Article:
Christchurch: Bargates, High Street, and Castle Street
This page follows Miscellaneous photos, the 1960s. Together with subsequent pages, it constitutes a virtual tour of Christchurch on the Dorset coast of England.
I took these photos in 2020. The photos I took in May used a Fujifilm FinePix HS50 EXR zoom camera. I took the remaining photos with a newer Fujifilm X100F fixed lens compact. Both are electronic cameras despite the film part of the name Fujifilm.
I have also included a photo from 1996 taken with a film camera.
The sequence starts from the railway bridge where Fairmile Road becomes Bargates, proceeds down to the High street, and left onto Castle Street. Photos of subsequent parts of the route are on following pages.
Castle’s was there when I first came to the area in 1964. Here in Britain we call a hardware store an iron monger. (Or we used to.)
I took this photo in the morning. By afternoon, the Coffee Pot is on the shadowed side of the street.
Emerging from the pedestrian tunnel under the bypass* in August 2020 you enocunter a new café on the corner of the High Street…
* Semi literate people, who constitute a large proportion of the local population, have no problem associating the word bypass with a road that leads straight to the town center.
Incidentally, the only café in Christchurch (Dorset) I do not recommend is Caffè Nero on the corner of the High street/Saxon Square.
Re-crossing the street (in a virtual sense) and proceeding to Saxon Square past the red phone box and past the steps of the underpass…
Picture this – a day in December
Picture this – feezing cold weather
You got clouds on your lids and you’d be on the skids
If it weren’t for your job at the garage.
— From the lyrics of Picture This by Blondie/Deborah Harry/Chris Stein/Jimmy Destri 1978
New in August 2020 is the Picture This art gallery featuring the work of Kate Marr (that’s her in the white jacket). See under External links later on this page for her web site.
The Oasis café is long gone, but I remember sitting outside it with my old mum in the last year of her life reading a magazine about World War 2 airplanes that I had just bought in WH Smith, a few metres away. At the time of writing (summer 2020) these premises are occupied by one of a succession of small businesses that, while possibly viable in London, are doomed to fail in provincial Britain, their parting message sometimes appearing as a printed sheet complaining that they were forced to close because of insufficient government subsidy. The free market, eh?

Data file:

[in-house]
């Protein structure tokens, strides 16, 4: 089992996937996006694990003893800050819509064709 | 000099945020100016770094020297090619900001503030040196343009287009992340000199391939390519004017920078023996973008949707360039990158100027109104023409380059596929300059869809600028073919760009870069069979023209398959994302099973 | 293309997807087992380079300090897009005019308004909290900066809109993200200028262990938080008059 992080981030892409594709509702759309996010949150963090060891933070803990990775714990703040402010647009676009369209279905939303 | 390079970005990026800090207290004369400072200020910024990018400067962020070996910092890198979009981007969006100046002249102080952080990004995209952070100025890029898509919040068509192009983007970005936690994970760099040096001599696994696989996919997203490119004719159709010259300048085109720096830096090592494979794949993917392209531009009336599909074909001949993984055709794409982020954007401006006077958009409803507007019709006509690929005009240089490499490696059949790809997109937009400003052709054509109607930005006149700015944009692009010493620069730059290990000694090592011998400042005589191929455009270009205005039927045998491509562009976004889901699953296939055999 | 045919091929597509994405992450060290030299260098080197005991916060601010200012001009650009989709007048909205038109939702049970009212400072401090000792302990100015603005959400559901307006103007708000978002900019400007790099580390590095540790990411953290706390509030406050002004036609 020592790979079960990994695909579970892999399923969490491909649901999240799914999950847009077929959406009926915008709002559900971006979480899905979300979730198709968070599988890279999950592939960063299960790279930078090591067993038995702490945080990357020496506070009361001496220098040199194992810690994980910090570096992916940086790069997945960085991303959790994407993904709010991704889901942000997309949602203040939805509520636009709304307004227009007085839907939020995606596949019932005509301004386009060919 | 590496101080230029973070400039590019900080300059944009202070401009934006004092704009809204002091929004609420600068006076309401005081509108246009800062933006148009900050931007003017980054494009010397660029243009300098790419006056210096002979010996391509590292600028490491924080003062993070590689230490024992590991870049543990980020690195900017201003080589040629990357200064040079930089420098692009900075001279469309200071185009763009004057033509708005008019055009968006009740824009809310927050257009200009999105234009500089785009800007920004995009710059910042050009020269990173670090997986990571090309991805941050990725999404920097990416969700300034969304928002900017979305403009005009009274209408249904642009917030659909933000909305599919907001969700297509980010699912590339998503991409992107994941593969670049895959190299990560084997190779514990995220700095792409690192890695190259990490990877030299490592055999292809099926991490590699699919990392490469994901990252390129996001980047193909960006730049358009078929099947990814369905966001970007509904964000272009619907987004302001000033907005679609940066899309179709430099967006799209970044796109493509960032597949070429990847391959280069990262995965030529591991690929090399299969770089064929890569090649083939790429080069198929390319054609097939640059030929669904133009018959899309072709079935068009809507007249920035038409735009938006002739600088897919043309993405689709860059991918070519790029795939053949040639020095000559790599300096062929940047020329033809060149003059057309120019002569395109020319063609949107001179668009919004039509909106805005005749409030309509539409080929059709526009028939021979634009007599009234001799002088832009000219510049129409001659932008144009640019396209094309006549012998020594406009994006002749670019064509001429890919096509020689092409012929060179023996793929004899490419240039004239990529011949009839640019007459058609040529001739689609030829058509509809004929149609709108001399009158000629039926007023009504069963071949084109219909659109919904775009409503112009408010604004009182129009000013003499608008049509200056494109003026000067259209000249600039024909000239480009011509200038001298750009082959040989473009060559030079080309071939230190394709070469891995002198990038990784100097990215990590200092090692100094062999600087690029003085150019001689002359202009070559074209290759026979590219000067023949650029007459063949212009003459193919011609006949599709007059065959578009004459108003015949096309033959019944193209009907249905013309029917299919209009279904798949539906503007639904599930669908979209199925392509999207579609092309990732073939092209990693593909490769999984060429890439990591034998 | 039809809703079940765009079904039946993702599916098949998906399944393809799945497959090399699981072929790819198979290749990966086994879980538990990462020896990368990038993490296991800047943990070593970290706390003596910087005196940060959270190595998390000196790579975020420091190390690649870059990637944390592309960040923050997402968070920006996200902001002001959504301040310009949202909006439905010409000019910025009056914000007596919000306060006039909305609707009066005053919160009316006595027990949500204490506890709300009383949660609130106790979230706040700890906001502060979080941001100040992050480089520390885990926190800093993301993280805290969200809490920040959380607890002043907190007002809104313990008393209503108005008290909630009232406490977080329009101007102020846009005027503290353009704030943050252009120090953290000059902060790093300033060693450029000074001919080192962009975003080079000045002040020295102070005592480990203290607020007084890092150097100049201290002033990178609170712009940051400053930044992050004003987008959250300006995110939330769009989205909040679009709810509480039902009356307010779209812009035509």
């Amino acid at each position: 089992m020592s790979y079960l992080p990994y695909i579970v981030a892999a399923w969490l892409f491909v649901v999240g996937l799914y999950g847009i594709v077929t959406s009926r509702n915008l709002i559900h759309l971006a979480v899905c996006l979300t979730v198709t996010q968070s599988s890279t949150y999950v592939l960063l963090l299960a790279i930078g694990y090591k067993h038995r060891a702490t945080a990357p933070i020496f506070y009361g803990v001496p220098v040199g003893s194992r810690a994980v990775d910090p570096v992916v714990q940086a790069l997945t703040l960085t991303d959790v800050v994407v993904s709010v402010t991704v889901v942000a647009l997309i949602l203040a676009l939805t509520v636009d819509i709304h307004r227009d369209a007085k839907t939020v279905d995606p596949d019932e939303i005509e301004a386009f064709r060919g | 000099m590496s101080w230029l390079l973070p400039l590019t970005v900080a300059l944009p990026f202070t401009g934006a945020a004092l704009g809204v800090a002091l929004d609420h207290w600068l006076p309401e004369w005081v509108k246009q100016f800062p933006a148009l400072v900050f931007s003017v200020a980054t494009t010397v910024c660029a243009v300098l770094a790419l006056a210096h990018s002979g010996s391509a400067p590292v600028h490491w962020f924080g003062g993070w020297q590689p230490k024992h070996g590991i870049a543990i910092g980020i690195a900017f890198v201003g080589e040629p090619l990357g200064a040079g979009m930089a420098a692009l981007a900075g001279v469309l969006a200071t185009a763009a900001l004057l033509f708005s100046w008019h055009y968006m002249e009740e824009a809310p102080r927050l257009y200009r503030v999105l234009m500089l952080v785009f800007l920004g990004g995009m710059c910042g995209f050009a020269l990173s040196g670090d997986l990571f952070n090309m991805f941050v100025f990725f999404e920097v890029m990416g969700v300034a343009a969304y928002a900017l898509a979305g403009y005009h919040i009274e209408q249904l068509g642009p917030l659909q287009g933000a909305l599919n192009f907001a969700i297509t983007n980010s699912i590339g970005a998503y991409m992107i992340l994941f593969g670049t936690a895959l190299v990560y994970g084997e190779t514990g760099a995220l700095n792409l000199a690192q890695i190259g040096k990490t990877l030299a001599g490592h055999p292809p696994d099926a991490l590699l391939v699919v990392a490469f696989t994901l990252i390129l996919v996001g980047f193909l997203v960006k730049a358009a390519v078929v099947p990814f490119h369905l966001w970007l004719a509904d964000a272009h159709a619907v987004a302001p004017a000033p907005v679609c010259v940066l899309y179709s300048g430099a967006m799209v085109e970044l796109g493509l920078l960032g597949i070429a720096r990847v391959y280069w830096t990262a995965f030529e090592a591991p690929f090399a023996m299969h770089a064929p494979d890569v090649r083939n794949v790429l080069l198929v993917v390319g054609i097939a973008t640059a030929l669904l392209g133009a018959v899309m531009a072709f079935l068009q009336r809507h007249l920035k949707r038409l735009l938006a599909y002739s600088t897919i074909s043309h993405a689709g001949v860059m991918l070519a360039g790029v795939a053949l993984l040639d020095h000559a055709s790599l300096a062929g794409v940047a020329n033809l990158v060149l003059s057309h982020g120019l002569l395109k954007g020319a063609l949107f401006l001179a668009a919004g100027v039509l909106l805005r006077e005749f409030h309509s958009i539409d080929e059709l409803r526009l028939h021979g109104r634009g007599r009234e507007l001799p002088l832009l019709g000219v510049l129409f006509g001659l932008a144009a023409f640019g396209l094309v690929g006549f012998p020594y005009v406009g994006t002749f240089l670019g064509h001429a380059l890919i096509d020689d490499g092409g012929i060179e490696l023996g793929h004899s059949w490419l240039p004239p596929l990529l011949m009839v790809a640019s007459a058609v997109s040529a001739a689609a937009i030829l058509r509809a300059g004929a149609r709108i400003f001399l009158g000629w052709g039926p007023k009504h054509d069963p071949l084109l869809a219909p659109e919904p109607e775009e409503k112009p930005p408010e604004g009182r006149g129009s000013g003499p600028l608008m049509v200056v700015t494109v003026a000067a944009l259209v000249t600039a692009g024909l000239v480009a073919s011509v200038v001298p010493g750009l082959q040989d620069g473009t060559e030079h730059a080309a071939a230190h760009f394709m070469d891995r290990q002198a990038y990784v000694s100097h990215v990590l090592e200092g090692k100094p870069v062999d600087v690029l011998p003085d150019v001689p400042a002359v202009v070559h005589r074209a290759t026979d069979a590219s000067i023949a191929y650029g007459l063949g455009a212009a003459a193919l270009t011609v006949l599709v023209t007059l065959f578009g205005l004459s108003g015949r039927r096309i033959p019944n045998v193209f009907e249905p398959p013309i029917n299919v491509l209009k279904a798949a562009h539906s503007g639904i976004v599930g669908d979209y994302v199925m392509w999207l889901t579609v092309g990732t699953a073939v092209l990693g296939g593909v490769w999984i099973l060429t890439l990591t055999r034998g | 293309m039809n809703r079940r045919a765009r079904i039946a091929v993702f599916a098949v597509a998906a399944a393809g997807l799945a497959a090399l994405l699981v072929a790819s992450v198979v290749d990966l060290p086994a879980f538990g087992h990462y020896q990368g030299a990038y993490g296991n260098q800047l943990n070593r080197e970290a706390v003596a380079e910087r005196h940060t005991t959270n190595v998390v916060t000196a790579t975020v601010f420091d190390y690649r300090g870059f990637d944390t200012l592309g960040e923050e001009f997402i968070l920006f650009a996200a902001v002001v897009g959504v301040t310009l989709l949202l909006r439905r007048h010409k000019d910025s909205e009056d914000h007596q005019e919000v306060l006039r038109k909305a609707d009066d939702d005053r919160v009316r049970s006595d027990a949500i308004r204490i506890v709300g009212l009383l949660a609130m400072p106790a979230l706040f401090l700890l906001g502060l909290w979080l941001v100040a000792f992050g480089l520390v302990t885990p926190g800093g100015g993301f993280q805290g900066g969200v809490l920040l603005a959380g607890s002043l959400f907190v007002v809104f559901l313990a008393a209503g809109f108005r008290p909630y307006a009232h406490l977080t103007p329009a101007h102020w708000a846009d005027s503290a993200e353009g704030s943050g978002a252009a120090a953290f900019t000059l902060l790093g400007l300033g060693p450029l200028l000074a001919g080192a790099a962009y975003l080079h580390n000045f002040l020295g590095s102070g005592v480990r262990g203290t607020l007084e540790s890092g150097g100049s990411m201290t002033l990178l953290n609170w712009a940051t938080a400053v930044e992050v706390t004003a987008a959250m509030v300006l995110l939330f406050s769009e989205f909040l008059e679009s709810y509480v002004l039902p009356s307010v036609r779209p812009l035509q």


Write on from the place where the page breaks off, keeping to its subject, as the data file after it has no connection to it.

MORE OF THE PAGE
These three are skilled guitarists and harmonious vocalists (or what we used to call singers). They perform mainly Beatles songs and they seem to call themselves The Henrys (if I recall right). They have a web site, but I did not make a note of it, figuring that a well-phrased search would find it. Well phrased or otherwise, I found no trace of them online.
Out of Saxon Square and on to the High Street, this saxophonist is in front of the town hall.
Looking north along the High Street on a Monday…
The spire of this church is prominent in a photo I took from a nearby hill looking towards the priory and the coast. See Miscellaneous photos, on the hill.
This was during the 2020 coronavirus pandemic, during which many shops were closed and pedestrians kept a two-metre distance apart, unless they were members of the same household.
The doors at the end of the arcade used to be an entrance to the main post office. Now (in 2020) it is a vintage ladies’ dress shop. Inside the glass at right is a café bar, but for many years it was a carpet store. And the Pizza Express on the left was in the early- and mid-1990s a shop of mixed content, which included plastic model kits and even aviation postcards. The spaces farther down have changed use similarly over the years.
The Post Office arcade is just out of view to the left. The Oxfam premises are now (in 2020) occupied by a mobile phone store. Courts carpet store is now a large cafe-bar. Bookends book store, next along from Courts, had in 1996 just moved from its much smaller premises in Church Street; behind us in this view. Bookends is still (in 2020) in its new location.
Proceeding from the mini roundabout at the end of the High street onto Castle Street, from which the red car is emerging in the preceding photo…
This topic continues in Christchurch: Convent Walk, priory and grounds.
Picture This art gallery: Artist Kate Marr